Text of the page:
1. Batman- Tim Burton’s original bat film (as entertainingly campy as the Adam West movie from the 60’s was, it’s best to try to forget about it, like Batman & Robin…) starring Michael Keaton as Batman and Jack Nicholson as The Joker is still the best. The performances and action are great, but it’s all secondary to the mood Burton was after. Modeling Gotham as a mix between avant-garde and film noir, he used a mixture of a Prince soundtrack and Danny Elfman’s greatest score to bring us to a world unlike anything we’ve ever seen or will again. Completely original and endlessly imaginative: from the credit sequence to the final shot, it’s pure cinematic excitement. And for my money no comic book adaption has a set piece that’s been able to match Vicky Vale’s rescue from her museum “date” with the Joker; ending with the greatest Batmobile ever created racing at full blast to the most evocative soundtrack in Batman’s history.  Inspired by the dark renaissance of the superhero genre that  Moore’s “Watchmen” and Frank Miller’s “The Dark Knight Returns” spearheaded, “Batman” is an under appreciated classic.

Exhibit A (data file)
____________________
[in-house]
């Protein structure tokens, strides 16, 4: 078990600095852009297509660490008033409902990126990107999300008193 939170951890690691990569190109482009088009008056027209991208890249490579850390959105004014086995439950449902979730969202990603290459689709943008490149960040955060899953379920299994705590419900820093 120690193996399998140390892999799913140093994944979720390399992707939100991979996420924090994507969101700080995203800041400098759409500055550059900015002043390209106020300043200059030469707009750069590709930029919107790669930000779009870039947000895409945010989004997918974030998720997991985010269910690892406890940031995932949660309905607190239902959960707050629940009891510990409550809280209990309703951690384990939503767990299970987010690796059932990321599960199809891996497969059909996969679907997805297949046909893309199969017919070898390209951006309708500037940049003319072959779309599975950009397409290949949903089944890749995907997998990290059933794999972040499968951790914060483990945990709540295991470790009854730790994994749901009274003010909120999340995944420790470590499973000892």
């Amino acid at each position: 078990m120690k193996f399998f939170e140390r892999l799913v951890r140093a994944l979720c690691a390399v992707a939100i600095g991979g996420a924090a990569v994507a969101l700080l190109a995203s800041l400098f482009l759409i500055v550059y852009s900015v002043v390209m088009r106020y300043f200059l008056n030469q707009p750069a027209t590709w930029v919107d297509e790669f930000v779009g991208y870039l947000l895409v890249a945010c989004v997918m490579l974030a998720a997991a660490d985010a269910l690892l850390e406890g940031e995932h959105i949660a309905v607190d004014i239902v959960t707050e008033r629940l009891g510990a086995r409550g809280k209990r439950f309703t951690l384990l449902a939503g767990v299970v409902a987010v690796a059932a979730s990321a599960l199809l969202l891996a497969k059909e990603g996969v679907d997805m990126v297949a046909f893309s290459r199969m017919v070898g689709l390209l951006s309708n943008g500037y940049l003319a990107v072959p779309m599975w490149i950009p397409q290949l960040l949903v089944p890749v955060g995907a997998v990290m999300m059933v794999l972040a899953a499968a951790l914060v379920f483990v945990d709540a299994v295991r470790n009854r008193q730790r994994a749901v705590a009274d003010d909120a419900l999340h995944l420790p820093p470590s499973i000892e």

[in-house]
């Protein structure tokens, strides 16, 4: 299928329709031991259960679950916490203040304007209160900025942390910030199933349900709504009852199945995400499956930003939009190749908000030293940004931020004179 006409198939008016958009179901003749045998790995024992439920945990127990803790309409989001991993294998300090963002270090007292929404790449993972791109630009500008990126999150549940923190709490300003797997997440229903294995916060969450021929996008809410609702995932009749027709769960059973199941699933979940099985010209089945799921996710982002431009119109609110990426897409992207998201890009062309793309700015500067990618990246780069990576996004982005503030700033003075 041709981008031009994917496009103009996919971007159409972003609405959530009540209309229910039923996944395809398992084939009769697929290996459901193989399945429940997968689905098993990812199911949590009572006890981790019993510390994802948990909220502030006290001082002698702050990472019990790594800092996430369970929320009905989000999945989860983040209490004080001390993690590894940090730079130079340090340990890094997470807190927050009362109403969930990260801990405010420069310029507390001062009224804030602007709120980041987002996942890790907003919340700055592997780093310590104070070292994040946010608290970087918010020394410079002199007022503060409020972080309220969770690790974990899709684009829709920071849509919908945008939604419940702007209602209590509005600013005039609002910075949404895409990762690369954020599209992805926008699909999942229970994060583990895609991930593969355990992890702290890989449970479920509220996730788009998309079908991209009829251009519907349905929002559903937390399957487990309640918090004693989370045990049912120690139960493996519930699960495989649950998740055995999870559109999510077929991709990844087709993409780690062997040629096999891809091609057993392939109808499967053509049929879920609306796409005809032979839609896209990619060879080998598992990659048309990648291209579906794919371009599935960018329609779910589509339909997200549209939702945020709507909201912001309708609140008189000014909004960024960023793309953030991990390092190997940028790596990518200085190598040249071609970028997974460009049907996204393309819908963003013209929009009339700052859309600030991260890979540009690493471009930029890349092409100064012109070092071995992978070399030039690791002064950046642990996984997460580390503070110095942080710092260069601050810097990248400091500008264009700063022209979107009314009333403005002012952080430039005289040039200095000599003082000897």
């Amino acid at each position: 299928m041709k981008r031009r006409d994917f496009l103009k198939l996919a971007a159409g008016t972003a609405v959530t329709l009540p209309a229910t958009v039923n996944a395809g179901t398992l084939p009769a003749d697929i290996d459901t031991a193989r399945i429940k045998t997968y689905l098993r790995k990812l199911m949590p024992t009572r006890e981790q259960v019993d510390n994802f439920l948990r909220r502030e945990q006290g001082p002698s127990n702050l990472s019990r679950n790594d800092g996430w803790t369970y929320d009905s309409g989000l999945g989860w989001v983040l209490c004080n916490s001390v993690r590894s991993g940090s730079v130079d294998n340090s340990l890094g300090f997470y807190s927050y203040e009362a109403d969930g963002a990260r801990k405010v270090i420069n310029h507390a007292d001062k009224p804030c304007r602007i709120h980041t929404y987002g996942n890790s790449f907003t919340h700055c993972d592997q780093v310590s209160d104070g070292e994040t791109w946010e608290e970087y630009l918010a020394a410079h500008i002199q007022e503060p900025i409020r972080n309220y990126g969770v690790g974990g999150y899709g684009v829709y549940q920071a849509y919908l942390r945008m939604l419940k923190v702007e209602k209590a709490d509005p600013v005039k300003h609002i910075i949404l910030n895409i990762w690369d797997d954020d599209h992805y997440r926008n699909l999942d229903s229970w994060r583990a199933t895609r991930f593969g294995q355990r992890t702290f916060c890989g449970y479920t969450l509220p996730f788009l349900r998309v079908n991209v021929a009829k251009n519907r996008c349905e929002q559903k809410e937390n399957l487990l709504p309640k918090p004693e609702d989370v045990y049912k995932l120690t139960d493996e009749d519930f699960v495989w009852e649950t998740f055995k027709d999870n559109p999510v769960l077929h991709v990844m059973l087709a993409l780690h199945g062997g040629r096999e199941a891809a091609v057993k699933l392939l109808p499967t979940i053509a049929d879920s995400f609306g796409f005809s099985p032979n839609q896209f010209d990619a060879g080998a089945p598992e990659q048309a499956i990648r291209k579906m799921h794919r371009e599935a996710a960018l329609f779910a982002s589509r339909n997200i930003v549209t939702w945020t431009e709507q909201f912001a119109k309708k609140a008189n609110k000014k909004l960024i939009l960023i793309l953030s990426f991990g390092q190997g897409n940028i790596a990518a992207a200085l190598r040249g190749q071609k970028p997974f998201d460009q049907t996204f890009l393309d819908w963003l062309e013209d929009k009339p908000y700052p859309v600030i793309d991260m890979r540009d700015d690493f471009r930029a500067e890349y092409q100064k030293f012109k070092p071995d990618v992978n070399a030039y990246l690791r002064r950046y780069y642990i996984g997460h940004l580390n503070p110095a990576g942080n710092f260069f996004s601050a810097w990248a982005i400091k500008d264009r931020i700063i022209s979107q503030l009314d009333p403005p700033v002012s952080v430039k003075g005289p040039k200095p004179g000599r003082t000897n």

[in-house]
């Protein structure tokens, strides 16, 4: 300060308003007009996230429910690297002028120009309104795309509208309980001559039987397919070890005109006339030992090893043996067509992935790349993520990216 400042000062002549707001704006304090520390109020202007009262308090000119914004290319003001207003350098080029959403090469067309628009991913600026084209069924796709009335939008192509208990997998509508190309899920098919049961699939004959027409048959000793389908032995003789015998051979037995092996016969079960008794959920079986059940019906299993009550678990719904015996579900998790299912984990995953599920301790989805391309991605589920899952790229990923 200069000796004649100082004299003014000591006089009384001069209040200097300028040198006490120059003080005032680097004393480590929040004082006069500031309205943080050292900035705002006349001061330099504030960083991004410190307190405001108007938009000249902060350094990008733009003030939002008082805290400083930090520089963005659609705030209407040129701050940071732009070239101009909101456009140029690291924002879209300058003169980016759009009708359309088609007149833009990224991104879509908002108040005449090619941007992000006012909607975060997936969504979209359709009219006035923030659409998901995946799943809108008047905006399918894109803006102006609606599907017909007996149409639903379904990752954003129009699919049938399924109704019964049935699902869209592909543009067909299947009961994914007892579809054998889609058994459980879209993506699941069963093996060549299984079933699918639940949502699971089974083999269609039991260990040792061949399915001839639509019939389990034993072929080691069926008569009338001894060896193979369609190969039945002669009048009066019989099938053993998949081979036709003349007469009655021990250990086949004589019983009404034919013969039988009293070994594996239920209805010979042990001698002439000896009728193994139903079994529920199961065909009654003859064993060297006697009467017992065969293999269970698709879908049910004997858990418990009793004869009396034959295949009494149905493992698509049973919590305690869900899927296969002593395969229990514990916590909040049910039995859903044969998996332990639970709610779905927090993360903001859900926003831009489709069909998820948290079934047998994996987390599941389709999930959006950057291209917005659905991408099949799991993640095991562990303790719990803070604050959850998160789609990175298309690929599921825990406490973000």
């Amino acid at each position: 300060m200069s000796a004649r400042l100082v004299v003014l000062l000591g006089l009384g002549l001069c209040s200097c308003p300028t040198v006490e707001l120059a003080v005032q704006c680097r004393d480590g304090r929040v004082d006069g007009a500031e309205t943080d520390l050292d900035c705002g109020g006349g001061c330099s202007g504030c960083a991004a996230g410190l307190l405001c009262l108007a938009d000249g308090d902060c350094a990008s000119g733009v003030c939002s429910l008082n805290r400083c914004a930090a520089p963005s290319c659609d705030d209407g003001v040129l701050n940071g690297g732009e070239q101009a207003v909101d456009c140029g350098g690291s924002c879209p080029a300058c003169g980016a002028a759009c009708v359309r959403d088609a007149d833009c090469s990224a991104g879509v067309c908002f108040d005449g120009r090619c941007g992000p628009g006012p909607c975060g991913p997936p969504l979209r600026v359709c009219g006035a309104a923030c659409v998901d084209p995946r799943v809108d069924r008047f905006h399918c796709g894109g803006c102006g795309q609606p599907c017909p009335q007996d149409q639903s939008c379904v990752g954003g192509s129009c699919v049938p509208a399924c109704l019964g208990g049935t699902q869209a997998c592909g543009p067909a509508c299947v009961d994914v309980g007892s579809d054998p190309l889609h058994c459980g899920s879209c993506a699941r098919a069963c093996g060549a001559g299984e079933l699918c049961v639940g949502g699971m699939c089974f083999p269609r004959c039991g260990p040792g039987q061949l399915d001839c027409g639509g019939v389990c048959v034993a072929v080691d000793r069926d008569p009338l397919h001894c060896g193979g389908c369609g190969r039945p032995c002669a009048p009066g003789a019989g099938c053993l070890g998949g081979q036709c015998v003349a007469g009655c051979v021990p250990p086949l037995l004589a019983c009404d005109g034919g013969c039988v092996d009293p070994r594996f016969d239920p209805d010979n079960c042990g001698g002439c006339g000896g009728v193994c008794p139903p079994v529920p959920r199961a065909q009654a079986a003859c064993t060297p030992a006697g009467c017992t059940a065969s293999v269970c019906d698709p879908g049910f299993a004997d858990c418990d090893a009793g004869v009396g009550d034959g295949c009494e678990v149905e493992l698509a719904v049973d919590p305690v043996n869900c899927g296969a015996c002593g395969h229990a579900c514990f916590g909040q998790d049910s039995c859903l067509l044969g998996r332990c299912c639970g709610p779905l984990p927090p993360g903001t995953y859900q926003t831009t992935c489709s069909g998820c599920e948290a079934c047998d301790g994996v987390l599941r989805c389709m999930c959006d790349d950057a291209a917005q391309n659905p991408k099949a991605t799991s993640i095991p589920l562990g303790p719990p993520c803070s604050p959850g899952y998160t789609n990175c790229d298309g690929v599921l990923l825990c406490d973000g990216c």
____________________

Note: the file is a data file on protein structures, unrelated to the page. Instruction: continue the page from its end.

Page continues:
*Only live action releases we’re counted.


~ by rozco on February 11, 2009.